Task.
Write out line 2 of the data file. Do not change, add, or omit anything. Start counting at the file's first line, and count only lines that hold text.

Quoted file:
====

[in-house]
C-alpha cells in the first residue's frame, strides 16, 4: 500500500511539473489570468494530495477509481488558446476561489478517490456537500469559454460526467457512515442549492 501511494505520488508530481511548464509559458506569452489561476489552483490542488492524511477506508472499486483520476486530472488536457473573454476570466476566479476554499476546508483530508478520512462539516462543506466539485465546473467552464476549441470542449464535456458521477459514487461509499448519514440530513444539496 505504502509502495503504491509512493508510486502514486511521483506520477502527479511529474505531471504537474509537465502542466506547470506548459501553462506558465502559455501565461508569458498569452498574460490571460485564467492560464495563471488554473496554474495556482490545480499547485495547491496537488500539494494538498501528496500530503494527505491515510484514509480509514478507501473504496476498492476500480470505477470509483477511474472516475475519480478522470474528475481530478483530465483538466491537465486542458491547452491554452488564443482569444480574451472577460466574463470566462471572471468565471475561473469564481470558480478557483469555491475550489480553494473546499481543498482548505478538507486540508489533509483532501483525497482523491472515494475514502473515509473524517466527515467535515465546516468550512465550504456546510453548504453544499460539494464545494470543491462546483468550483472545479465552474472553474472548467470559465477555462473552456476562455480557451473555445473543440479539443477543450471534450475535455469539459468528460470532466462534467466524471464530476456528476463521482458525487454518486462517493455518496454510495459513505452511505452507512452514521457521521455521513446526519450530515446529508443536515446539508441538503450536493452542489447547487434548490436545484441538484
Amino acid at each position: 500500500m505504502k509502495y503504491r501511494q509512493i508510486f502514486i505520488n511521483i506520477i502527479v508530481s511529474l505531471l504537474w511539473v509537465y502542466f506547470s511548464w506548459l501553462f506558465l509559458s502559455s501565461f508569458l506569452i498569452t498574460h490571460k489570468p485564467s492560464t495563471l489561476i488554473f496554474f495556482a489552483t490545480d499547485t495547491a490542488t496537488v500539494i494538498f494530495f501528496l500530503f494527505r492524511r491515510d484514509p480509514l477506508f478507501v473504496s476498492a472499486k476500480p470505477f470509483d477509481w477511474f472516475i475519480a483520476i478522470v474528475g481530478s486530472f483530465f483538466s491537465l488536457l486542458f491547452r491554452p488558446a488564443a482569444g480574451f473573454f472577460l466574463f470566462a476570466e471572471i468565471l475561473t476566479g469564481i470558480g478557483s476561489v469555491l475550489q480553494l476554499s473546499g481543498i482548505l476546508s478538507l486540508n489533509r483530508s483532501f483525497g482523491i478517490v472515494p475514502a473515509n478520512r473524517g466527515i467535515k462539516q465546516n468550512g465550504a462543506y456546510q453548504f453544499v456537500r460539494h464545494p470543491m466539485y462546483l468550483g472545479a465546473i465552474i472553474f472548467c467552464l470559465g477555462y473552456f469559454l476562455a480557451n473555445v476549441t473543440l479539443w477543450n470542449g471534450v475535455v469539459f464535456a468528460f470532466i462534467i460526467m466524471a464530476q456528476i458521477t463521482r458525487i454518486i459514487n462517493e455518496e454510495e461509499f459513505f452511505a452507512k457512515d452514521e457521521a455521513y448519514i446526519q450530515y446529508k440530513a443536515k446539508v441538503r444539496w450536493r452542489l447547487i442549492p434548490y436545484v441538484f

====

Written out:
C-alpha cells in the first residue's frame, strides 16, 4: 500500500511539473489570468494530495477509481488558446476561489478517490456537500469559454460526467457512515442549492 501511494505520488508530481511548464509559458506569452489561476489552483490542488492524511477506508472499486483520476486530472488536457473573454476570466476566479476554499476546508483530508478520512462539516462543506466539485465546473467552464476549441470542449464535456458521477459514487461509499448519514440530513444539496 505504502509502495503504491509512493508510486502514486511521483506520477502527479511529474505531471504537474509537465502542466506547470506548459501553462506558465502559455501565461508569458498569452498574460490571460485564467492560464495563471488554473496554474495556482490545480499547485495547491496537488500539494494538498501528496500530503494527505491515510484514509480509514478507501473504496476498492476500480470505477470509483477511474472516475475519480478522470474528475481530478483530465483538466491537465486542458491547452491554452488564443482569444480574451472577460466574463470566462471572471468565471475561473469564481470558480478557483469555491475550489480553494473546499481543498482548505478538507486540508489533509483532501483525497482523491472515494475514502473515509473524517466527515467535515465546516468550512465550504456546510453548504453544499460539494464545494470543491462546483468550483472545479465552474472553474472548467470559465477555462473552456476562455480557451473555445473543440479539443477543450471534450475535455469539459468528460470532466462534467466524471464530476456528476463521482458525487454518486462517493455518496454510495459513505452511505452507512452514521457521521455521513446526519450530515446529508443536515446539508441538503450536493452542489447547487434548490436545484441538484